Please check my tax bracket math

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Topic Author
HEDGEFUNDIE
Posts: 3093
Joined: Sun Oct 22, 2017 2:06 pm

Please check my tax bracket math

Post by HEDGEFUNDIE » Wed Aug 14, 2019 12:15 am

Just making sure I’m not missing anything, am I actually in the 32% MFJ tax bracket?

Income
Gross base salary: 355k
ESPP profit, sold immediately upon purchase date: 10k
RSUs, sold immediately upon vesting: 55k
Taxable dividends and bank interest: 10k
Total: 430k

Pre-tax deductions
Pre-tax 401k contributions: 38k
Dependent care FSA: 5k
Medical insurance premiums (employee portion): 2k
HSA: 5k
Limited Purpose FSA: 1k
Transit: 3k
Total: 54k

Itemized deductions
SALT: 10k
Mortgage interest: 23k
Charity: 10k
Total: 43k

Tax credits
Child tax credit: 2k

Total taxable income is 430 - 54 - 43 = 333
32% MFJ threshold is 321k, so I will owe 32% on 12k. The child tax credit get applied after the full income tax is calculated.

Does all of this look right?

Startled Cat
Posts: 457
Joined: Thu Apr 03, 2008 8:54 pm

Re: Please check my tax bracket math

Post by Startled Cat » Wed Aug 14, 2019 12:55 am

I assume that the $23k of mortgage interest comes from having a significantly higher rate in the first part of the year before refinancing down to 2.65, and going forward you won't get as large a deduction?

"Taxable dividends" may be mostly qualified depending on the particulars, and taxed at 15% rather than the marginal tax rate.

But these are small quibbles and it seems like you should plan around a 32% federal tax bracket absent any unexpected drop in income or extra charitable generosity.

You will also be subject to the 0.9% Medicare surtax on earned income and 3.8% NIIT on non-earned income.

Topic Author
HEDGEFUNDIE
Posts: 3093
Joined: Sun Oct 22, 2017 2:06 pm

Re: Please check my tax bracket math

Post by HEDGEFUNDIE » Wed Aug 14, 2019 1:01 am

Startled Cat wrote:
Wed Aug 14, 2019 12:55 am
I assume that the $23k of mortgage interest comes from having a significantly higher rate in the first part of the year before refinancing down to 2.65, and going forward you won't get as large a deduction?
2.65% x 750k principal limit = $20k deduction in future years.
"Taxable dividends" may be mostly qualified depending on the particulars, and taxed at 15% rather than the marginal tax rate.
So if they are qualified dividends, does that mean they are excluded from the taxable income calculation?

Startled Cat
Posts: 457
Joined: Thu Apr 03, 2008 8:54 pm

Re: Please check my tax bracket math

Post by Startled Cat » Wed Aug 14, 2019 1:07 am

HEDGEFUNDIE wrote:
Wed Aug 14, 2019 1:01 am
So if they are qualified dividends, does that mean they are excluded from the taxable income calculation?
The qualified dividends don't count as income in a particular ordinary tax bracket. You calculate the tax on ordinary income first and then add on the tax on capital gains/qualified dividends which is calculated separately. The add-on calculation has its own set of tax brackets that depends on your total taxable income, but it ends up being 15% for most people (0% below a certain income threshold, 20% above ~470k MFJ).

cas
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Joined: Wed Apr 26, 2017 8:41 am

Re: Please check my tax bracket math

Post by cas » Wed Aug 14, 2019 5:01 am

At your AGI, Net Investment Income Tax (additional 3.8% on investment income) is going to enter the picture as well. NIIT definitely applies to the interest/dividends. ESPP and RSUs are NOT my area of knowledge, but to the extent that the income from those is categorized as capital gains, I'd assume that NIIT would apply there as well. (On the other hand, if any of the ESPP and RSU income is categorized as long term capital gains, I assume it would get the same preferred tax treatment as the qualified dividends, as Startled Cat explained above.)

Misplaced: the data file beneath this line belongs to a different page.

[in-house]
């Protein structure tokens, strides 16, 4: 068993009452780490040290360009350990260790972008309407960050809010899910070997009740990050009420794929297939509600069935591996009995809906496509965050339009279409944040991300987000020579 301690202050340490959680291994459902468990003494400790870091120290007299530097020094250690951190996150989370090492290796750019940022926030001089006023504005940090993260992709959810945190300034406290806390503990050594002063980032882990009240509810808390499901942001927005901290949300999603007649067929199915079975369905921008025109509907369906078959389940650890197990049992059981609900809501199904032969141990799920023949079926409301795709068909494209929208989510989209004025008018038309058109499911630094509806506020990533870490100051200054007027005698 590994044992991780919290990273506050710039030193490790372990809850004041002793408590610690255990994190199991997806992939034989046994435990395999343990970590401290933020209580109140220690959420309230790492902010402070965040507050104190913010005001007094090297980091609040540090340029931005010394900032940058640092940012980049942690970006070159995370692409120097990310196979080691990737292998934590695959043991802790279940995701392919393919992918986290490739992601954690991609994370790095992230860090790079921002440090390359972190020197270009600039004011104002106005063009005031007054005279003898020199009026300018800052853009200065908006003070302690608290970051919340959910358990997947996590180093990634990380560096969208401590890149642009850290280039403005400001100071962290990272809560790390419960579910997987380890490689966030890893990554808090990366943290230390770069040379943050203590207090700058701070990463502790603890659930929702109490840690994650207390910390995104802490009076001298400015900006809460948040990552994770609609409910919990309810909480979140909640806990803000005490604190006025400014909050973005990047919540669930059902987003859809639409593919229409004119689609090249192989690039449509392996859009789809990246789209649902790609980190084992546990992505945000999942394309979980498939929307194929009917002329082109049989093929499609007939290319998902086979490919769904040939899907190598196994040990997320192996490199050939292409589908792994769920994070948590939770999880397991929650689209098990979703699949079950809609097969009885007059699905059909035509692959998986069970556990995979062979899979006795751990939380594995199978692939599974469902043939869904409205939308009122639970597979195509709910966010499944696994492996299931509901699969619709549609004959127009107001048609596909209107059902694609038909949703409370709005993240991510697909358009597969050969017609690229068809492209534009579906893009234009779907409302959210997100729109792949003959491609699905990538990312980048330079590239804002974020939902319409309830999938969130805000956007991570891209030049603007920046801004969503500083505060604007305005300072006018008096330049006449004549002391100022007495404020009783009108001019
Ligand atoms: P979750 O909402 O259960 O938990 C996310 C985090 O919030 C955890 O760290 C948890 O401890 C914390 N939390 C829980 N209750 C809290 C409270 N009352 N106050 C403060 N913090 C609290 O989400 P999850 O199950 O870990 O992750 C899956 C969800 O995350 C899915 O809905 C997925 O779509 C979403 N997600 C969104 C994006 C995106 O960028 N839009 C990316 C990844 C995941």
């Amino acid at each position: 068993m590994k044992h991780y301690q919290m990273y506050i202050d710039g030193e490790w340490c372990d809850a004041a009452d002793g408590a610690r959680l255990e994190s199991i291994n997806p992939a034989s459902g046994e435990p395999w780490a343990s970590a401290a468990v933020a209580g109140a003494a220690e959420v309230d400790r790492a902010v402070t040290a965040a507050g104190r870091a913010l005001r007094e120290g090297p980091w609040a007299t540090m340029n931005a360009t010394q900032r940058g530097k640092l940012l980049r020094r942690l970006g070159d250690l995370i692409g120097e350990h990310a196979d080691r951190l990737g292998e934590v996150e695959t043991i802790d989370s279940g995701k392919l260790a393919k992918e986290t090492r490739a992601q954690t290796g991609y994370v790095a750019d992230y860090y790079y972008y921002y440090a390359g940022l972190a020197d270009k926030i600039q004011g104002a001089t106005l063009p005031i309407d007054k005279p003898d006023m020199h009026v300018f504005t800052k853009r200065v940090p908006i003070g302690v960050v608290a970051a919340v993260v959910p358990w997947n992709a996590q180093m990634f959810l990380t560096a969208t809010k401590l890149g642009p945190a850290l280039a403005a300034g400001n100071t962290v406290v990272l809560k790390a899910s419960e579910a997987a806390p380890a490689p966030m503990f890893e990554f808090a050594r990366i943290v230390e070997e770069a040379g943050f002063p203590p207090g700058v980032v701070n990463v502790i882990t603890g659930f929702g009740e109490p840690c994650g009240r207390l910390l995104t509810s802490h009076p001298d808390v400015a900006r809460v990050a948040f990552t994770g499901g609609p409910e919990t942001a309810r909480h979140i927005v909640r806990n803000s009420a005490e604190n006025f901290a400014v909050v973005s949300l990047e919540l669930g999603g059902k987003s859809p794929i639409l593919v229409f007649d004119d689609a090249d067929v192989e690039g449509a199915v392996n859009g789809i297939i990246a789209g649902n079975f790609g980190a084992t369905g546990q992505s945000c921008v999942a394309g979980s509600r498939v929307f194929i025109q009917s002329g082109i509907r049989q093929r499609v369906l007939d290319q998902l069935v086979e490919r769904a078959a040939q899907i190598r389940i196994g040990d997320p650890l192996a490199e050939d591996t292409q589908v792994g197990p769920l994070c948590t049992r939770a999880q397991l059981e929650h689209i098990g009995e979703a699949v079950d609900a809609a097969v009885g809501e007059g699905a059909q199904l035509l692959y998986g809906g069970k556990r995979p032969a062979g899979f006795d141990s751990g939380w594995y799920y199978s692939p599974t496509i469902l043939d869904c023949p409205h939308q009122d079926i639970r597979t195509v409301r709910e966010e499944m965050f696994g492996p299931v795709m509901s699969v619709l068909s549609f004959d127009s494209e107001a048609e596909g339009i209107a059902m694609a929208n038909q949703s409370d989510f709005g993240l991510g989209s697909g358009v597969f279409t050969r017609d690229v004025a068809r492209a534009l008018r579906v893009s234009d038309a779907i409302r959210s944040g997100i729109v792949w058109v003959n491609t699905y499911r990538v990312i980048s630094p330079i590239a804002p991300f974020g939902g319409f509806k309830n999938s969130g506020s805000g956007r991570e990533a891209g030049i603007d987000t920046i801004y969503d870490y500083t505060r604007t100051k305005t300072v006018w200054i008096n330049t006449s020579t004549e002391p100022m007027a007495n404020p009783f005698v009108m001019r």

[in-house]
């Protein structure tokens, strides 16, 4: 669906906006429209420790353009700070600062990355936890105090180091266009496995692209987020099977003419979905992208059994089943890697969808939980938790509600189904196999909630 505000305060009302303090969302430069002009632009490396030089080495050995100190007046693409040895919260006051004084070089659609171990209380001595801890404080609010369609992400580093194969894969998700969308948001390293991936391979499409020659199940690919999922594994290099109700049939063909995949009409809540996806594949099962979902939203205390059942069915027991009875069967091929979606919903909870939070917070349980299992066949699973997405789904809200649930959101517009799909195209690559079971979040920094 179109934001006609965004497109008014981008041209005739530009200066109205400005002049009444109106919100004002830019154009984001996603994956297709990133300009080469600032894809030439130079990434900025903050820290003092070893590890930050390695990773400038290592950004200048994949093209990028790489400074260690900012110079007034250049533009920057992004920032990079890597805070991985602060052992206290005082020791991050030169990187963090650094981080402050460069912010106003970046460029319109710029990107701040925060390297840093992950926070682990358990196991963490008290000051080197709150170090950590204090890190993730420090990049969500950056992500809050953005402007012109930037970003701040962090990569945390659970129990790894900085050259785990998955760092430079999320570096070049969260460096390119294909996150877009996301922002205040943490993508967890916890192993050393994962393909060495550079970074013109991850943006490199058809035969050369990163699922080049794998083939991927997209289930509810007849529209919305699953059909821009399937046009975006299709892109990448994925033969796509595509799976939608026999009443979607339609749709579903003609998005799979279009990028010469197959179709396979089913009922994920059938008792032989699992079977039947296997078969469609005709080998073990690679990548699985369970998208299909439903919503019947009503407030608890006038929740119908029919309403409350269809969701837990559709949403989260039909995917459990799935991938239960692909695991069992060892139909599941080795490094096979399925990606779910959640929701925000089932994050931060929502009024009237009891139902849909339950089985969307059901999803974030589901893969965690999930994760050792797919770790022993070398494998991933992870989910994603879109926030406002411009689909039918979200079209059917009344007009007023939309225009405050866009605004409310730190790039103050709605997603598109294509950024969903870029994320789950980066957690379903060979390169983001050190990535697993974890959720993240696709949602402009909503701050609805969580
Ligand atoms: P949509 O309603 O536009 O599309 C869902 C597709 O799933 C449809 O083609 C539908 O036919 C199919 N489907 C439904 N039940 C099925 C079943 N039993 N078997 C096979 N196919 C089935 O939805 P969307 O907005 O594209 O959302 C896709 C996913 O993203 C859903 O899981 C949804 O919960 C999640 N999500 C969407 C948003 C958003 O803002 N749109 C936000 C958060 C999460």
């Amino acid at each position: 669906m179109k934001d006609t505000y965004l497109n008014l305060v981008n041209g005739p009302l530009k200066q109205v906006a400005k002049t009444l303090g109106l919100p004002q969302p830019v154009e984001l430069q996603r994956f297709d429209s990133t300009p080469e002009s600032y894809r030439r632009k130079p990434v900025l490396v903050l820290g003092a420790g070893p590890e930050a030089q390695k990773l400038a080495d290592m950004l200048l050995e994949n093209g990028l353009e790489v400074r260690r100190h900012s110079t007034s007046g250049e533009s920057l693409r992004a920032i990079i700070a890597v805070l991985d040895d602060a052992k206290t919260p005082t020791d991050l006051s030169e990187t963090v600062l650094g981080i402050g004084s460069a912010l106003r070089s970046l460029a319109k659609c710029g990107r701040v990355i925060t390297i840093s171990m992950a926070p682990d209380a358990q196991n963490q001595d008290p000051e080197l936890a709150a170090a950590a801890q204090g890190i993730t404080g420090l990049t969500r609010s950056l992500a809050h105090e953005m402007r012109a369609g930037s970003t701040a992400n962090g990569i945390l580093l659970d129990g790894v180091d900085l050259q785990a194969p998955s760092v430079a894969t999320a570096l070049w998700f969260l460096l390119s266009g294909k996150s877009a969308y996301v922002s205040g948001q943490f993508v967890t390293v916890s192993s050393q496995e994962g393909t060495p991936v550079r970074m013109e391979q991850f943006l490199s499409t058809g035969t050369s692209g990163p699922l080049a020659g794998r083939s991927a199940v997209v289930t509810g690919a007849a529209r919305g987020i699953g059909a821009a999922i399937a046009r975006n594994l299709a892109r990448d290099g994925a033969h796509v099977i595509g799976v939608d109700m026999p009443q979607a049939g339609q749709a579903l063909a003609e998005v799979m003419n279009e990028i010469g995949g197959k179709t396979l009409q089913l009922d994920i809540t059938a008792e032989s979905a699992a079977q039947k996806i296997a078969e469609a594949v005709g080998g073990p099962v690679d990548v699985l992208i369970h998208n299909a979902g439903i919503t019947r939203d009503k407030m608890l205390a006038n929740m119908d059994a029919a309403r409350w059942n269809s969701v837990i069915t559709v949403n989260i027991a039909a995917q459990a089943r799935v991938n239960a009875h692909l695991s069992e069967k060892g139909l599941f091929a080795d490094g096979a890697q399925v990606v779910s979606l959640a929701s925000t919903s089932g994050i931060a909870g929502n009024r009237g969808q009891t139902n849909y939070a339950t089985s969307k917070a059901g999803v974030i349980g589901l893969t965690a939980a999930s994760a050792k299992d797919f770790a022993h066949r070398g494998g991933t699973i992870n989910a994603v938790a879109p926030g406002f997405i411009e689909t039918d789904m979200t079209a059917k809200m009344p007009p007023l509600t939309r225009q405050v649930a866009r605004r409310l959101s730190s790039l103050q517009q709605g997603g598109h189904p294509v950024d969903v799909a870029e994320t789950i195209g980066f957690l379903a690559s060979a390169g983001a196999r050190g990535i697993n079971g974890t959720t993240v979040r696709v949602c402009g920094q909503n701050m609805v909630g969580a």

kaneohe
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Joined: Mon Sep 22, 2008 12:38 pm

Re: Please check my tax bracket math

Post by kaneohe » Wed Aug 14, 2019 7:23 am

It might be useful if you do a few examples in the QDIV/CG wksht
https://taxmap.irs.gov/taxmap/instr/i10 ... #w24811v12

You will see that QDIV/CG get subtracted from your taxable income. Then the
taxes get calculated separated on the QDIV/CG and then rest of the taxable income
(ordinary income).

In your example, taxable income is 333K. You don't specify how much is QDIV, just that
DIV + interest =10K. Assuming QDIV= 10K, taxable income less QDIV = 323K. If MFJ 32%
threshold is 321K , then 2K of your ordinary income is taxed at 32%. Your QDIV is taxed at
15% and, as others have said, you have the 3.8% NIIT in addition for total of18.8%. I believe
your stock plans,when exercised immediately, will be ordinary income.

edit to add: your tax bracket can be defined to mean different things:
1) your taxable income is in the 32% bracket.......this defines in part what your QDIV/CG are taxed at: 15% (not including NIIT)
2)Note that this does not necessarily determine what your ordinary income is taxed at. Subtract your QDIV/CG from your taxable
income and you can see what tax bracket your ordinary income falls in.
3)Your marginal tax bracket can be different depending on the interaction of different things.
Last edited by kaneohe on Wed Aug 14, 2019 9:13 am, edited 1 time in total.

Topic Author
HEDGEFUNDIE
Posts: 3093
Joined: Sun Oct 22, 2017 2:06 pm

Re: Please check my tax bracket math

Post by HEDGEFUNDIE » Wed Aug 14, 2019 8:31 am

Thanks everyone.

rkhusky
Posts: 6871
Joined: Thu Aug 18, 2011 8:09 pm

Re: Please check my tax bracket math

Post by rkhusky » Wed Aug 14, 2019 8:38 am

And note that your marginal rate can be different than your tax bracket. For example, with Social Security and when cap gains straddle a boundary.

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